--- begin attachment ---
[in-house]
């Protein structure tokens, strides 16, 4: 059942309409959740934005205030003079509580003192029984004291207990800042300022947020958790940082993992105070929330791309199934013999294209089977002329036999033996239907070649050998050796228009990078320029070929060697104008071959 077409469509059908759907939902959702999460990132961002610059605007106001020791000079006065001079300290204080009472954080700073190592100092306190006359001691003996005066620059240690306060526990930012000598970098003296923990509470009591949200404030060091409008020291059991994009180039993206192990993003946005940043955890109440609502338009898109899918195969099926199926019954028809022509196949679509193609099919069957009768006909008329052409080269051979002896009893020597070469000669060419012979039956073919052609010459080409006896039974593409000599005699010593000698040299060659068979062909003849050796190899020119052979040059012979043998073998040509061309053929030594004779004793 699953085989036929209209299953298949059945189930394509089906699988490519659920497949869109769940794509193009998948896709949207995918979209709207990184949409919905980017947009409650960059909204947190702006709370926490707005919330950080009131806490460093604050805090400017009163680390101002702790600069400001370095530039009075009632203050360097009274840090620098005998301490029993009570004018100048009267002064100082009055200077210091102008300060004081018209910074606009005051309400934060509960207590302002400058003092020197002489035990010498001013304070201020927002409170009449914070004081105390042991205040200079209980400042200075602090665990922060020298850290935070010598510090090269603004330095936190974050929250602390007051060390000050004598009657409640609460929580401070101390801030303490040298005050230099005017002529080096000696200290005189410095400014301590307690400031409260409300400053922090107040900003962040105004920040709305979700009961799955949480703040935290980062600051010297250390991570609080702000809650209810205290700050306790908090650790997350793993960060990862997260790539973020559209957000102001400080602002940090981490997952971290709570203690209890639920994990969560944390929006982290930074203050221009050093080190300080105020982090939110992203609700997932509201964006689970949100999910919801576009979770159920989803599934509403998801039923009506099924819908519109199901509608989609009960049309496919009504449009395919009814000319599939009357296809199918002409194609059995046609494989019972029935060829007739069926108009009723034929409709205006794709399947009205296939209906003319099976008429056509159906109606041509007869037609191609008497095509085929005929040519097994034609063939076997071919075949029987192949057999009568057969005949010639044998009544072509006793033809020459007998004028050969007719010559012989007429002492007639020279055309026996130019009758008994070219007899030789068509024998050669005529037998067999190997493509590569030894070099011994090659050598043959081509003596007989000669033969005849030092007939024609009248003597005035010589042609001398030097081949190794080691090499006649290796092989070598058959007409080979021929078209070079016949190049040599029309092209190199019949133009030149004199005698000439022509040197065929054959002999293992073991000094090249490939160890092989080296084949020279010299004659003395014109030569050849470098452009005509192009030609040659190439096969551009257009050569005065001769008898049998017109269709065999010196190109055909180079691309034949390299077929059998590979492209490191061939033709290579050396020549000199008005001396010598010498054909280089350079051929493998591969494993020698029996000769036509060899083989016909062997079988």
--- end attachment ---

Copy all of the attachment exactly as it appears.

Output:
[in-house]
């Protein structure tokens, strides 16, 4: 059942309409959740934005205030003079509580003192029984004291207990800042300022947020958790940082993992105070929330791309199934013999294209089977002329036999033996239907070649050998050796228009990078320029070929060697104008071959 077409469509059908759907939902959702999460990132961002610059605007106001020791000079006065001079300290204080009472954080700073190592100092306190006359001691003996005066620059240690306060526990930012000598970098003296923990509470009591949200404030060091409008020291059991994009180039993206192990993003946005940043955890109440609502338009898109899918195969099926199926019954028809022509196949679509193609099919069957009768006909008329052409080269051979002896009893020597070469000669060419012979039956073919052609010459080409006896039974593409000599005699010593000698040299060659068979062909003849050796190899020119052979040059012979043998073998040509061309053929030594004779004793 699953085989036929209209299953298949059945189930394509089906699988490519659920497949869109769940794509193009998948896709949207995918979209709207990184949409919905980017947009409650960059909204947190702006709370926490707005919330950080009131806490460093604050805090400017009163680390101002702790600069400001370095530039009075009632203050360097009274840090620098005998301490029993009570004018100048009267002064100082009055200077210091102008300060004081018209910074606009005051309400934060509960207590302002400058003092020197002489035990010498001013304070201020927002409170009449914070004081105390042991205040200079209980400042200075602090665990922060020298850290935070010598510090090269603004330095936190974050929250602390007051060390000050004598009657409640609460929580401070101390801030303490040298005050230099005017002529080096000696200290005189410095400014301590307690400031409260409300400053922090107040900003962040105004920040709305979700009961799955949480703040935290980062600051010297250390991570609080702000809650209810205290700050306790908090650790997350793993960060990862997260790539973020559209957000102001400080602002940090981490997952971290709570203690209890639920994990969560944390929006982290930074203050221009050093080190300080105020982090939110992203609700997932509201964006689970949100999910919801576009979770159920989803599934509403998801039923009506099924819908519109199901509608989609009960049309496919009504449009395919009814000319599939009357296809199918002409194609059995046609494989019972029935060829007739069926108009009723034929409709205006794709399947009205296939209906003319099976008429056509159906109606041509007869037609191609008497095509085929005929040519097994034609063939076997071919075949029987192949057999009568057969005949010639044998009544072509006793033809020459007998004028050969007719010559012989007429002492007639020279055309026996130019009758008994070219007899030789068509024998050669005529037998067999190997493509590569030894070099011994090659050598043959081509003596007989000669033969005849030092007939024609009248003597005035010589042609001398030097081949190794080691090499006649290796092989070598058959007409080979021929078209070079016949190049040599029309092209190199019949133009030149004199005698000439022509040197065929054959002999293992073991000094090249490939160890092989080296084949020279010299004659003395014109030569050849470098452009005509192009030609040659190439096969551009257009050569005065001769008898049998017109269709065999010196190109055909180079691309034949390299077929059998590979492209490191061939033709290579050396020549000199008005001396010598010498054909280089350079051929493998591969494993020698029996000769036509060899083989016909062997079988």